Event Title

Concurrent Sessions C: Ecological Consequences of Partial Passage - Measuring Outside the Box: An Example of Delayed Effects Associated With Fish Passage in Steelhead

Location

Agriculture Leaders Theater, Oregon State University

Start Date

26-6-2013 2:30 PM

End Date

26-6-2013 2:50 PM

Description

Ecologists have long recognized the importance of scale when investigating processes, and selecting an appropriate scale of inquiry is critical for robust environmental monitoring. Evaluation of fish passage structures is often limited to the local scale, focusing on the question did fish pass? However, indirect and delayed effects have the potential to affect migratory fish populations on longer spatial and temporal scales. Juvenile salmonids out-migrating from the Snake River basin encounter eight dams and a large portion of these juveniles are collected at the first three dams and transported downstream on barges. Previous studies have demonstrated that barging affects adult upstream migration behavior and fate. Specifically, adults that were barged as juveniles have higher apparent mortality in the main stem river and stray at higher rates compared to adults that were not barged as juveniles. We developed a simple demographic model to assess the potential effects of elevated straying on donor (straying from) and recipient (receiving strays) populations. We evaluated scenarios with a range of donor and recipient population sizes and straying rates. The model demonstrates that small recipient populations may be composed of a majority of strays from donor populations under realistic parameter values. The model results are also consistent with empirical observations from the Deschutes River, an Oregon tributary to the Columbia River. These results and other recent studies suggest small populations of conservation concern may be negatively affected by straying from donor populations depending on the relative fitness of natives, strays and hybrids in the recipient environment. More broadly, the results demonstrate that actions taken to mitigate the effects of impoundment may manifest only years and hundreds of kilometers away from the impact site.

Comments

Chris Caudill is a Research Assistant Professor in the Department of Fish and Wildlife Sciences at the University of Idaho. His research interests are in the ecology and evolution of animal movement and the conservation of aquatic resources. He holds a MS from the University of New Hampshire (1995) and Ph.D. from Cornell University (2002). He conducted postdoctoral research at Georgia Tech before joining the Fish Ecology Research Lab at the University of Idaho in 2003 for a second post-doc. He has directed the FERL program since 2008, largely focusing on the migration ecology of adult salmon, Pacific lamprey, and American shad in the Columbia, Snake, and Willamette rivers.

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Jun 26th, 2:30 PM Jun 26th, 2:50 PM

Concurrent Sessions C: Ecological Consequences of Partial Passage - Measuring Outside the Box: An Example of Delayed Effects Associated With Fish Passage in Steelhead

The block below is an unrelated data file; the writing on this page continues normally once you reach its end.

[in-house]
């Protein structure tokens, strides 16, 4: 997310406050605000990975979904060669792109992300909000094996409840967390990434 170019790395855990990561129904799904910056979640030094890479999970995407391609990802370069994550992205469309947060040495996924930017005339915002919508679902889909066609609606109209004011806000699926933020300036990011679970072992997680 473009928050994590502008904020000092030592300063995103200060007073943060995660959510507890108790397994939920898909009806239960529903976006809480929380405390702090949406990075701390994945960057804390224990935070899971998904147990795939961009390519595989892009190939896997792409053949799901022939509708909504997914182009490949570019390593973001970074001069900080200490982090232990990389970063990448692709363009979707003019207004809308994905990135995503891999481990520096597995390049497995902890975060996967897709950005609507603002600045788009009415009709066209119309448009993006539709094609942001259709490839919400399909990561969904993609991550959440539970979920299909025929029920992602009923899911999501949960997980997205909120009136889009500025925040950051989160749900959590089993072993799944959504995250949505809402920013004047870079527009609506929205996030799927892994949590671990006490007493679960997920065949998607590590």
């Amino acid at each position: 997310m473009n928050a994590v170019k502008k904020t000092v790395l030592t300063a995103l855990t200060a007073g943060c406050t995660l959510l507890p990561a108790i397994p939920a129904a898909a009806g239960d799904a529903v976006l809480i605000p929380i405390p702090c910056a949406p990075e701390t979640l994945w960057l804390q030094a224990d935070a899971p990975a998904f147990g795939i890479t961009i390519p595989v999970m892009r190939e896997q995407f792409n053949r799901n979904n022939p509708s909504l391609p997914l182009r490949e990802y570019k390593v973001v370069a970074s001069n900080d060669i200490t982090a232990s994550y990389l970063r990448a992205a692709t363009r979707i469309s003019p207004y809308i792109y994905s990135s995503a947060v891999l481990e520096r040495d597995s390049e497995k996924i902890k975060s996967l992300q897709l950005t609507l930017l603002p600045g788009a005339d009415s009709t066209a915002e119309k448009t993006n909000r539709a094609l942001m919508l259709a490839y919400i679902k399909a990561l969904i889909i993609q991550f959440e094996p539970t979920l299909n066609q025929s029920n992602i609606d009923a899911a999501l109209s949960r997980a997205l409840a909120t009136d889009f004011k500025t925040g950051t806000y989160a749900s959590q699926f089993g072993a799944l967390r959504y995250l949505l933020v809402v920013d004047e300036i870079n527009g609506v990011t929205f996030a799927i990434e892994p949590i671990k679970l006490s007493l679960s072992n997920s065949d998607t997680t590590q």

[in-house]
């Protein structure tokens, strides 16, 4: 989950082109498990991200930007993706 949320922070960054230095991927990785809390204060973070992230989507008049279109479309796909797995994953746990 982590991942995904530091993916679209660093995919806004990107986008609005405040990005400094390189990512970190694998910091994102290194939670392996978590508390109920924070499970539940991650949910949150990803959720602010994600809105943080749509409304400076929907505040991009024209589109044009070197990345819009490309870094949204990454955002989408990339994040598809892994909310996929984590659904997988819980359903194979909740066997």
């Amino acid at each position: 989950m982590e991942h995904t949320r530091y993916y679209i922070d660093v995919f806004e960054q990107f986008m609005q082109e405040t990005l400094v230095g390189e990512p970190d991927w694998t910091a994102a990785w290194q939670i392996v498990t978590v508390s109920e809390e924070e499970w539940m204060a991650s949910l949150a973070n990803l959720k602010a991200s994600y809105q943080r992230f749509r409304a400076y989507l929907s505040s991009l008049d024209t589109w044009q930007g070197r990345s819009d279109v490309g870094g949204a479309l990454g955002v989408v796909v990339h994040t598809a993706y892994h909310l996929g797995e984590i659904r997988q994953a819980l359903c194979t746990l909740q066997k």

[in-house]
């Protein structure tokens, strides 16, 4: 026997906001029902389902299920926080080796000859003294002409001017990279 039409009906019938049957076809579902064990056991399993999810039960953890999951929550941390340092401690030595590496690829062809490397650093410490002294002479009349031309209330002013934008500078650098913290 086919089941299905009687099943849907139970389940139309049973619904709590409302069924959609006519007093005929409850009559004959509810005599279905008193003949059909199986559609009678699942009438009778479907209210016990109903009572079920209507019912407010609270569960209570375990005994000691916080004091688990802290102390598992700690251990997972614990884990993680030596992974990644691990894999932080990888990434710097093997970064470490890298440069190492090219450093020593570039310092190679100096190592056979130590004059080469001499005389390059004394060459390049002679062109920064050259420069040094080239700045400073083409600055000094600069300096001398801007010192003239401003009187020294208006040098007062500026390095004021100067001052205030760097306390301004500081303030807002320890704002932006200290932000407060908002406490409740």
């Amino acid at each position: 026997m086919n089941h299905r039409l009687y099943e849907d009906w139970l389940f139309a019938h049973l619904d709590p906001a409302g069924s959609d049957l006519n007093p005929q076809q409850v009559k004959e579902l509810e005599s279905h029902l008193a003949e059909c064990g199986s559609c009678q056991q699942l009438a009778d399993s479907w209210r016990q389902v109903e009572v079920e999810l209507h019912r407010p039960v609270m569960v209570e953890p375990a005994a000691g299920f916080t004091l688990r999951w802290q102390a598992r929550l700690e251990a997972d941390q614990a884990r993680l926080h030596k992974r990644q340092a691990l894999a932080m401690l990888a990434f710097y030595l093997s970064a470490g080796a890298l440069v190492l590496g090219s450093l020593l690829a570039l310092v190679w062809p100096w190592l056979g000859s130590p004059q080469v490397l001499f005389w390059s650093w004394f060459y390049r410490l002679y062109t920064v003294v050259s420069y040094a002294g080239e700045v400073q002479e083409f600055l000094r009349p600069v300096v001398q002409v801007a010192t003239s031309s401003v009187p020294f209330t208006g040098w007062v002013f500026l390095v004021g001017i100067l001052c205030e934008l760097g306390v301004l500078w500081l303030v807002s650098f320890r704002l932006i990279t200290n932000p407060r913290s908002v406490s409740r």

Agriculture Leaders Theater, Oregon State University

Ecologists have long recognized the importance of scale when investigating processes, and selecting an appropriate scale of inquiry is critical for robust environmental monitoring. Evaluation of fish passage structures is often limited to the local scale, focusing on the question did fish pass? However, indirect and delayed effects have the potential to affect migratory fish populations on longer spatial and temporal scales. Juvenile salmonids out-migrating from the Snake River basin encounter eight dams and a large portion of these juveniles are collected at the first three dams and transported downstream on barges. Previous studies have demonstrated that barging affects adult upstream migration behavior and fate. Specifically, adults that were barged as juveniles have higher apparent mortality in the main stem river and stray at higher rates compared to adults that were not barged as juveniles. We developed a simple demographic model to assess the potential effects of elevated straying on donor (straying from) and recipient (receiving strays) populations. We evaluated scenarios with a range of donor and recipient population sizes and straying rates. The model demonstrates that small recipient populations may be composed of a majority of strays from donor populations under realistic parameter values. The model results are also consistent with empirical observations from the Deschutes River, an Oregon tributary to the Columbia River. These results and other recent studies suggest small populations of conservation concern may be negatively affected by straying from donor populations depending on the relative fitness of natives, strays and hybrids in the recipient environment. More broadly, the results demonstrate that actions taken to mitigate the effects of impoundment may manifest only years and hundreds of kilometers away from the impact site.